You did it. Senator Feingold is the new U.S. Special Envoy for Congo
On June 18, Secretary of State John Kerry announced the appointment of former Senator Russ Feingold as the new U.S. special envoy to the Great Lakes Region of Africa. This is a huge development, especially since Enough Project activists have been calling on President Obama and Secretary Kerry to appoint a high-level envoy for several months. 108,000 petitioners, led by Congolese women’s activist Neema Namadamu, called for this through a Change.org petition, which was delivered to the White House by Robin Wright in February.
John Prendergast and Sasha Lezhnev of the Enough Project joined Anthony W. Gambino, Stephen Weissman, and 17 other regional experts and prominent advocacy groups in congratulating Special Envoy Feingold on his new position.
In an open letter , the organizations and experts called on Sen. Feingold to use U.S. leverage and incentives to act on two major causes of instability and violence – the failure of democratic elections and institutions in Congo, and the lack of a comprehensive peace process for the Great Lakes Region.
The letter states:
There are so many terrible symptoms of the crisis afflicting the Democratic Republic of the Congo and its Great Lakes neighbors – and so many international efforts to deal with them – that policy makers can lose sight of the fundamental roots of these problems. In our view, the U.S. and the international community have failed to give sufficient priority to two root causes: (1) the failure of DRC’s democratic elections and institutions and (2) the absence of a comprehensive regional peace process. Unless these central issues are addressed, ongoing international programs to strengthen Congolese security forces, improve governance, promote human rights, and foster sustainable economic development will founder.
The U.S. Special Representative will need to work closely with U.N. Special Envoy Mary Robinson to help achieve democratic reform and peace in the region. Sen. Feingold can help create benchmarks to ensure the government of Congo is fulfilling its commitments to political reform and the inclusion of civil society leaders, particularly women’s groups, in any sort of national dialogue on these issues. It is particularly important that the U.S. condemn the continuation of past support to armed groups, namely M23, in the region by the governments of Rwanda and Uganda.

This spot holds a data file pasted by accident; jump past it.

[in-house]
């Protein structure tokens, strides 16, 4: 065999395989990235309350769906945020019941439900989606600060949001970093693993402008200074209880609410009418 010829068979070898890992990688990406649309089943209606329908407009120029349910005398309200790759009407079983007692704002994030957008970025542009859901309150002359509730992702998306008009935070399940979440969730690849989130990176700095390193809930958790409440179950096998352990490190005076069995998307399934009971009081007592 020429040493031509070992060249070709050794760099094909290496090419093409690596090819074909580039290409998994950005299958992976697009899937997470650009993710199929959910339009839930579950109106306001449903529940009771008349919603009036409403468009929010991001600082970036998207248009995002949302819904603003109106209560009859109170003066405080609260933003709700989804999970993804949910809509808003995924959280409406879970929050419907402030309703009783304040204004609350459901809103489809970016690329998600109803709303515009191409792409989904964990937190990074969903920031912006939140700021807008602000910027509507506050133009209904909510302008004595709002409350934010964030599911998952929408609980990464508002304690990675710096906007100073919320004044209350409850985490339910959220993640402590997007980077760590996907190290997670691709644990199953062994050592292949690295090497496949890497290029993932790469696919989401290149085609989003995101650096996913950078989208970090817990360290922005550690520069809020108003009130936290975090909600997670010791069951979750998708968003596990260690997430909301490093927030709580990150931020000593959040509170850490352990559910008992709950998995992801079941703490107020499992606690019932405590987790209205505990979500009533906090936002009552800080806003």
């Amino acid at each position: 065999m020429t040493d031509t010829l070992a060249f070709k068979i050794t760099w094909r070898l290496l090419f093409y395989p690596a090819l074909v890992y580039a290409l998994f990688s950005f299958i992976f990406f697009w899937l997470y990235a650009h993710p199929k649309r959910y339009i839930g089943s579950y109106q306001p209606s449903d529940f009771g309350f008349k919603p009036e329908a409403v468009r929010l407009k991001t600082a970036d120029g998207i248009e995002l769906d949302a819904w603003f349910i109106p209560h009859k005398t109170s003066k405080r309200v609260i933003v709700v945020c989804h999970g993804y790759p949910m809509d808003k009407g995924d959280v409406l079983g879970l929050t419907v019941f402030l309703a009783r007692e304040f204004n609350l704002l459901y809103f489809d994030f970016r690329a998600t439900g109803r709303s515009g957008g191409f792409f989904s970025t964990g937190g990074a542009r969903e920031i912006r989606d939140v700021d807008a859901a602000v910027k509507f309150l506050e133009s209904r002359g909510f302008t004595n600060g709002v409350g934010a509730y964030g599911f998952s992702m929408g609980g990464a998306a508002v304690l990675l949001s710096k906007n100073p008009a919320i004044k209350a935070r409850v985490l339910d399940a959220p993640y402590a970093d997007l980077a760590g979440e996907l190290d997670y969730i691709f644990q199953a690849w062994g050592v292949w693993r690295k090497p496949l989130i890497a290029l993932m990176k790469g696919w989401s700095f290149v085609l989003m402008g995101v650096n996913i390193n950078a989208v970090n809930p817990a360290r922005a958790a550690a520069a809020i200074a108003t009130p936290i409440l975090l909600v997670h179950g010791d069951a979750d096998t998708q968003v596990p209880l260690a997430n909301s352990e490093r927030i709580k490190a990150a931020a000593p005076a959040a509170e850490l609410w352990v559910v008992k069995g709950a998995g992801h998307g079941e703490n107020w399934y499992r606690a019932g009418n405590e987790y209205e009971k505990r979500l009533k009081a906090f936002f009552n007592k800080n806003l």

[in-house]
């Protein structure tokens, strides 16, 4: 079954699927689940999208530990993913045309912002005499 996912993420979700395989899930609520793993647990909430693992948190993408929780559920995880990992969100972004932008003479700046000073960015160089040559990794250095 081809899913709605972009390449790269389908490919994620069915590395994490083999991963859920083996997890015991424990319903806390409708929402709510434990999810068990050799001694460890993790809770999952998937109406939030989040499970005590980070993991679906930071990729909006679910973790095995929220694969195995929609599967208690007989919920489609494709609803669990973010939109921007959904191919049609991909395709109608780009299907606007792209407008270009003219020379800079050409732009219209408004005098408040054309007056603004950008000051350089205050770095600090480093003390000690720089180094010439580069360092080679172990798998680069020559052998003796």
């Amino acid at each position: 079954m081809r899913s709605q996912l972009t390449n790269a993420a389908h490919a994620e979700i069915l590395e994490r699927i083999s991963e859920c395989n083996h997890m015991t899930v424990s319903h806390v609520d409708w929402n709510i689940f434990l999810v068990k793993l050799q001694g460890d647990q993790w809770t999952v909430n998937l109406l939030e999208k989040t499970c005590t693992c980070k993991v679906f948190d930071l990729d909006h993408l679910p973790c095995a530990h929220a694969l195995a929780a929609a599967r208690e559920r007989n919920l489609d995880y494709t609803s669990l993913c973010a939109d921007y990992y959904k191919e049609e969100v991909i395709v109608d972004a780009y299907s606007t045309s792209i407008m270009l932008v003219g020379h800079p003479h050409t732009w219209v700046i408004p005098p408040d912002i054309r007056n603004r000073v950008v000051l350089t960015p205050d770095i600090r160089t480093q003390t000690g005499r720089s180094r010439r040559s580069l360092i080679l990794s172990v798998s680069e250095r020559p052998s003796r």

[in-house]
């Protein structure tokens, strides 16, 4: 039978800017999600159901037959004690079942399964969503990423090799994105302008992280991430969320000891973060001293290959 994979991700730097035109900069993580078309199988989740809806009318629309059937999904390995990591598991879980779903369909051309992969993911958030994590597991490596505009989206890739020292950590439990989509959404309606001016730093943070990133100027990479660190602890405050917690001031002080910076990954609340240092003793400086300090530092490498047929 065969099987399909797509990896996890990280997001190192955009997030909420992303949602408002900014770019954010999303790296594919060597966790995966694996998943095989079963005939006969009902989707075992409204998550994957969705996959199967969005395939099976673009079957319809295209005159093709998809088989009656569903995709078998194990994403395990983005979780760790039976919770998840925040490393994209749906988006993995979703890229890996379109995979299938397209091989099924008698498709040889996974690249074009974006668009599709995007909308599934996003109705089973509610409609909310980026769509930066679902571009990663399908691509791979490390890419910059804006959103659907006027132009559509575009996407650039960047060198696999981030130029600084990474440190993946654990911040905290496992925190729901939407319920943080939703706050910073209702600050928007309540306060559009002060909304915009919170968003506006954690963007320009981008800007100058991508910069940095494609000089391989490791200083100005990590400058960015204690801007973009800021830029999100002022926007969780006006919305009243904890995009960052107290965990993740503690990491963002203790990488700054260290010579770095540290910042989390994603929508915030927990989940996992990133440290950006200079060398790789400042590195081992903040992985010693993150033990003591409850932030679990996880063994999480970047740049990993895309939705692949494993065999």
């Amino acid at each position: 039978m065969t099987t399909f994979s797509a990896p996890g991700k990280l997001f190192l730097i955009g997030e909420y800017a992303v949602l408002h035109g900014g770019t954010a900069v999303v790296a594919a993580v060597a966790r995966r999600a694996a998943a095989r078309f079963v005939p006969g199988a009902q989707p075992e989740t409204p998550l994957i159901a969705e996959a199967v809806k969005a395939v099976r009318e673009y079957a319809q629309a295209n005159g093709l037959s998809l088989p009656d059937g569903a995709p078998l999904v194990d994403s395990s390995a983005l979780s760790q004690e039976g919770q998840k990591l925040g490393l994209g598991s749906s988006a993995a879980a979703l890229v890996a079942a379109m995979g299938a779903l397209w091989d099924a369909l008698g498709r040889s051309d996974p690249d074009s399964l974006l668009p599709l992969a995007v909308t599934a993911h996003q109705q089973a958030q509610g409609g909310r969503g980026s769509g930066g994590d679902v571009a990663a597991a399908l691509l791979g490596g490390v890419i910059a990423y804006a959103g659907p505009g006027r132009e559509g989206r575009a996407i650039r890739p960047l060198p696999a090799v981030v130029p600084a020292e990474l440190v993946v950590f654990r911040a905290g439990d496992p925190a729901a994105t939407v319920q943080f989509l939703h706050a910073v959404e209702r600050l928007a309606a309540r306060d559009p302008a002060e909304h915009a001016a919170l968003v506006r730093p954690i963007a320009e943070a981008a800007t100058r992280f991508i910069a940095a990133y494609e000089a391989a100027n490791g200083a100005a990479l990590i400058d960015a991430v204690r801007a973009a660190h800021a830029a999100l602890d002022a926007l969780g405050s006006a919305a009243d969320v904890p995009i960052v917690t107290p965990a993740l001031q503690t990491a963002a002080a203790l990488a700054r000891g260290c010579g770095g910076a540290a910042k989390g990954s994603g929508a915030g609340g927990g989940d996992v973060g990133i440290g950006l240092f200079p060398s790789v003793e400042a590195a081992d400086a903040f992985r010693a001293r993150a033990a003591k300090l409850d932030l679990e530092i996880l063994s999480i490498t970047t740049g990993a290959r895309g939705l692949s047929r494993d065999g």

The letter also recommends support for MONUSCO, the U.N. peacekeeping mission in Congo, and its disarmament, demobilization, reintegration, repatriation, and resettlement, or DDR/RR, programs for armed groups. Additionally, by tackling the conflict minerals trade, further progress can be made in weakening armed groups. The U.S., World Bank, and other international partners can help by condemning and sanctioning those that support illicit trade and offering incentives for conflict-free, transparent sourcing and investments that support development in national and regional infrastructure.
The signatories are hopeful that the appointment of Senator Feingold will be a turning point for Congo. Feingold has a strong record in human rights work and should work closely with Mary Robinson. The Congo experts urge the U.S. to concentrate its efforts on democratic reform and a holistic peace process to bring peace and stability to Congo and the war-torn region.
The signatories include: Anthony W. Gambino, former USAID Mission Director to the DRC; Stephen R. Weissman, Former Staff Director; House of Representatives’ Subcommittee on Africa; John Prendergast and Sasha Lezhnev of the Enough Project; Mark Schneider of the International Crisis Group; David Abramowitz of Humanity United; Sarah Pray of the Open Society Policy Center; Jason K. Stearns of the Rift Valley Institute; Wynnette LaBrosse of Open Square; Jolly Okot and Lisa Dougan of Invisible Children; Dr. Denis Mukwege of Panzi Hospital; Michael Poffenberger of The Resolve; Michel Gabaudan of Refugees International; Jacques Bahati of the Africa Faith and Justice Network; Vukasin Petrovic of Freedom House; Sean D. Carasso and Monique Beadle of Falling Whistles; Alysha Atma of the Atma Foundation;Timi Gerson of American Jewish World Service; and Naama Haviv of Jewish World Watch.
Photo: U.S. Special Envoy Russ Feingold (AP).